According to the Centre for Research and Security Studies, 7,655 Pakistanis died in 2014 as a result of terrorism, militant attacks, drone strikes, sectarian violence, targeted killings, and security operations. Its report was released the same week as the Charlie Hebdo murders, which caused international outcry, and massive unity marches, in France.
There has been an obvious disparity of mourning in respect to the two tragedies, with the notable exception of the Peshawar shootings last December. That reaction was mainly a reaction to the fact that a significant number of children were killed.
For the most part, the Pakistani death toll has been ignored, despite the vastly higher body count. It is worth reflecting on why terrorist attacks cause much greater alarm when they occur in France, as opposed to when they lead to a far higher number of deaths in underdeveloped countries like Pakistan.
In the essay Necropolitics, Achille Mbembe argues that we have entered an era of “necropower,” which is defined by the deployment of new weapons “in the interest of maximum destruction of persons and the creating of death-worlds, new and unique forms of social existence in which vast populations are subjected to conditions of life conferring upon them the status of living dead.”
Mbembe believes that the starkest example of a death-world is the Palestinian Occupied Territories, particularly the Gaza Strip. Bloodshed has defined the Palestinian socio-political landscape. It has also had a devastating impact on its culture, particularly in the concept of martyrdom. This has meant that outside Palestine, our reaction to the violence has changed. This is why for the West, attacks in France are far more spiritually debilitating than violence in Gaza.
Necropower is also an excellent analytical tool for understanding how the War on Terror has shaken our cultural ideas about violence in Pakistan. There are subdivisions in the 7,655 deaths: 3,380 were a direct result of security operations, including 2,125 in targeted killings, 982 in militant attacks, 516 in terror incidents, and 209 in drone strikes. Karachi had the highest number of fatalities with 2,089 deaths, although North Waziristan and Khyber agency faced 1,825 and 1,187 deaths respectively.
The latter two spaces fall under the Federally-Administered Tribal Areas, which mainly saw an overall increase in violent deaths because of Operation Zarb-e-Azb during the summer. Pakistan now contains several death-worlds, including FATA, and the most dangerous areas of Karachi. When terrorism happens there, it does not receive the same degree of alarm as when it occurs in cities like Paris, London, and New York City.
The problem is additionally complex when we consider narrative trends within Pakistan. Although the entirety of the country is seen as a death-world in the Western imagination, there are clear disparities in human suffering within its borders. Though wealthier areas of the country, like the Defense Housing Authority, do experience attacks, they should not be neatly classified as death-worlds. Richer Pakistanis are able to divorce themselves from the worst aspects of the violence thanks to a liberal use of state violence: checkpoints, gated communities, and so on.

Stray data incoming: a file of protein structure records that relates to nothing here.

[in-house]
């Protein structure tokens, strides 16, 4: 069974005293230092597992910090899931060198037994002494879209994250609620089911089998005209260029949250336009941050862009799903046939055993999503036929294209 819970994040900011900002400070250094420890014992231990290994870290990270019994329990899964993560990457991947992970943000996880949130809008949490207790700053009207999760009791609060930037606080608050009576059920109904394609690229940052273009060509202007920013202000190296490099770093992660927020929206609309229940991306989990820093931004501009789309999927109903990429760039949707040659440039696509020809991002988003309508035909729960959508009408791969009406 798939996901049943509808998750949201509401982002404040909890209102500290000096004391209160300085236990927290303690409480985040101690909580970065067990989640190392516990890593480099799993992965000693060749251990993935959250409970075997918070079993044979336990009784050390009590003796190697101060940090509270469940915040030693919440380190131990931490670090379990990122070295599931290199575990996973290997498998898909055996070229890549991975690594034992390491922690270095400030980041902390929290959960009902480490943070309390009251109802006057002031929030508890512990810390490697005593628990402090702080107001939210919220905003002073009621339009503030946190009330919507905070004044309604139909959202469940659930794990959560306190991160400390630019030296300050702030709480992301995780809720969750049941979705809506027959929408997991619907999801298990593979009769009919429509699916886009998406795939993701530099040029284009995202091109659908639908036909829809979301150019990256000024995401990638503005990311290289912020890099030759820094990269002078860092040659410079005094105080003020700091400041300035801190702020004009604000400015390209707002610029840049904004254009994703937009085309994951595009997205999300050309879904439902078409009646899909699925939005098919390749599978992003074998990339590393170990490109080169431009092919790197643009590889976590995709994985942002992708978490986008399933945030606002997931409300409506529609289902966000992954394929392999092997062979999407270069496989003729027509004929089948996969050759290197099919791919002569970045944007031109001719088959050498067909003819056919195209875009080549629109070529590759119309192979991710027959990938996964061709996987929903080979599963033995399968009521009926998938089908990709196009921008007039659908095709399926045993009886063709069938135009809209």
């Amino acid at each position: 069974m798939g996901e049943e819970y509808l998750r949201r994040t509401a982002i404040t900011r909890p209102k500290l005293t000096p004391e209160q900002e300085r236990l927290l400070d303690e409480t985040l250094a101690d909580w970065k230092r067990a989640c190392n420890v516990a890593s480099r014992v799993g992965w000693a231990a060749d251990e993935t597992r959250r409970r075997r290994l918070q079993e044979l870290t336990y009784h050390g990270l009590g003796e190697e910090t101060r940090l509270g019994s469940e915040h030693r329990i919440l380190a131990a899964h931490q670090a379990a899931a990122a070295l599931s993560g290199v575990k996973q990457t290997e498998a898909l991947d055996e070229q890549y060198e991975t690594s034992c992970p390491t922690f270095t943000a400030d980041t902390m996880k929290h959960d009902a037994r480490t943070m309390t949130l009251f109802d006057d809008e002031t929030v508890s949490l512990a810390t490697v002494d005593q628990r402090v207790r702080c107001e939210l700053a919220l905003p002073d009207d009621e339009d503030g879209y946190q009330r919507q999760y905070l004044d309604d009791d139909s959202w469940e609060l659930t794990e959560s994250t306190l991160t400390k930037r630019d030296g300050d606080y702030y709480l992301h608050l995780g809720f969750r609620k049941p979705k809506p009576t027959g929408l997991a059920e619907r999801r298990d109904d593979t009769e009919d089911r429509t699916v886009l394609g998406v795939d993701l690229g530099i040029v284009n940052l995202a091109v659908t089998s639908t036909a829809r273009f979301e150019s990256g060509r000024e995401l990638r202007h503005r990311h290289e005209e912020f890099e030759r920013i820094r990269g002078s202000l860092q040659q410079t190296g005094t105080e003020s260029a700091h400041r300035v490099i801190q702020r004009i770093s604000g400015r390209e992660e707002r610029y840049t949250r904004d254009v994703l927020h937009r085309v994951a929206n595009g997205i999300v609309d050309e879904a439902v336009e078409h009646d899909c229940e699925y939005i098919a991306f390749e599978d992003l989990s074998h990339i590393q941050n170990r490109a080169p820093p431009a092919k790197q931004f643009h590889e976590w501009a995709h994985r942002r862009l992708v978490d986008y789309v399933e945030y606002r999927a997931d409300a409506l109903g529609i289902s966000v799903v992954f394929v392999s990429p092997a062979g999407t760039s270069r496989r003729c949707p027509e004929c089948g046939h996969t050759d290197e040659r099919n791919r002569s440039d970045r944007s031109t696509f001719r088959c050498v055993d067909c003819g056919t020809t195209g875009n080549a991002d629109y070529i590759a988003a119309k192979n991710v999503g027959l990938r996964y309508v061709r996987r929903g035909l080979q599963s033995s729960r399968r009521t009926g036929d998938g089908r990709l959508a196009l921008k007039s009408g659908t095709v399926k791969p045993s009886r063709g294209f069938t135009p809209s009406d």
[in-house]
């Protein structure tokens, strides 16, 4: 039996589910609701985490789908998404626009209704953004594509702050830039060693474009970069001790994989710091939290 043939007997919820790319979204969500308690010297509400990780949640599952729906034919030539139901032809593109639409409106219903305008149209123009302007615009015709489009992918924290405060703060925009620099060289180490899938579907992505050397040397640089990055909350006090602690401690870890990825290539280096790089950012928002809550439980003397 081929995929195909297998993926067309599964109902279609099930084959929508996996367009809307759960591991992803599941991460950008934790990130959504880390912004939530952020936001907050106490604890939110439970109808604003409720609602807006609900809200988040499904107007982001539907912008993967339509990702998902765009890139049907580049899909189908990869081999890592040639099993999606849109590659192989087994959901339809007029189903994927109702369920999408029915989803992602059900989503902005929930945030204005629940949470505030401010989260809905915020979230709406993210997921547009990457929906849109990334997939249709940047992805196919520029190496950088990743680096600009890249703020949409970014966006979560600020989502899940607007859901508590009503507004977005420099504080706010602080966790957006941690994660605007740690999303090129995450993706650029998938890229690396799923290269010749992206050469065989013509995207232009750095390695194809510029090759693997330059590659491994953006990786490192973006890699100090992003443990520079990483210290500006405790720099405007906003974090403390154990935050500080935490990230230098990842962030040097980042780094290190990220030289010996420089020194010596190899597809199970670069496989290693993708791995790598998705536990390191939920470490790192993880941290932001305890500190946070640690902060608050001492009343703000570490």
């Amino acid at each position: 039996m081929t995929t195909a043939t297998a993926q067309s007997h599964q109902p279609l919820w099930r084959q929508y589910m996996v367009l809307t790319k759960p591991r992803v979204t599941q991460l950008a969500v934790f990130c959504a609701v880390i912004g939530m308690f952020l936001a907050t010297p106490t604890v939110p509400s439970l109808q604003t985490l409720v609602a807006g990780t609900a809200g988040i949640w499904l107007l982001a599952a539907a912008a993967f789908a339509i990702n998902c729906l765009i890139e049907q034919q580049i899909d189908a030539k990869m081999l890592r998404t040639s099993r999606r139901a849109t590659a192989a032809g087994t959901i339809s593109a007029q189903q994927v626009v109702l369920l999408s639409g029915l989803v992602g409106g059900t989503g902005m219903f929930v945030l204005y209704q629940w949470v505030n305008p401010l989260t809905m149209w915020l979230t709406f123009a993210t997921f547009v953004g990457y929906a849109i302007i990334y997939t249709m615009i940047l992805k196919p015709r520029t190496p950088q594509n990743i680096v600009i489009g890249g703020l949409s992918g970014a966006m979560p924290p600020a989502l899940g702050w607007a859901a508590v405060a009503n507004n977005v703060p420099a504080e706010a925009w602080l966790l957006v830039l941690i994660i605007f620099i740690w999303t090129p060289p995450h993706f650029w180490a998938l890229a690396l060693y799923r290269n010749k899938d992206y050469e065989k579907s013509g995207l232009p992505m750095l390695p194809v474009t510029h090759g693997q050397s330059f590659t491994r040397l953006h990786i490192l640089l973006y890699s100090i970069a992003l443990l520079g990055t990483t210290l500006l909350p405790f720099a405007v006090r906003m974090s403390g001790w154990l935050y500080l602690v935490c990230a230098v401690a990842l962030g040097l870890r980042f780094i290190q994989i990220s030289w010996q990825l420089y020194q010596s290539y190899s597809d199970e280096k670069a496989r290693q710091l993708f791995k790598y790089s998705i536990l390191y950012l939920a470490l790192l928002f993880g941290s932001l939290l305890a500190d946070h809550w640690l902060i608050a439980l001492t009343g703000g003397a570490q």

Pakistan therefore contains several death-worlds, with power centers being gripped with a First Worldist obliviousness to the horror. Death-worlds are as quarantined from the Defense Housing Authority as they are from the Charlie Hebdo offices in Paris. It remains to be seen how places like Karachi, and Khyber-Pakhtunkhwa, will react to these conditions in the long term, especially as inequality accelerates, and democratic processes continue to stagnate.
For now, they will serve as tragic reminders that the human cost of the War on Terror continues to be unevenly distributed. Death-worlds are not inevitable. They are actively created by policies that are obsessed with using police violence, rather than understanding anti-state violence as a symptom of far greater socioeconomic ills. The War on Terror has accelerated these trends. As a result, our moral indignation at terrorism in the Palestinian Occupied Territories, and Khyber-Pakhtunkhwa, is significantly more tempered than when it occurs in cities like Paris.
That is why the deaths of a dozen journalists in Paris automatically strike us as more wretched than comparable atrocities of a far greater scale in other areas of the world. This does not mean that the Charlie Hebdo shootings are not worth mourning. Rather, it means that the War on Terror has mutilated our desire to grieve for human suffering in general. If we’re not careful, that mutilation could become permanent.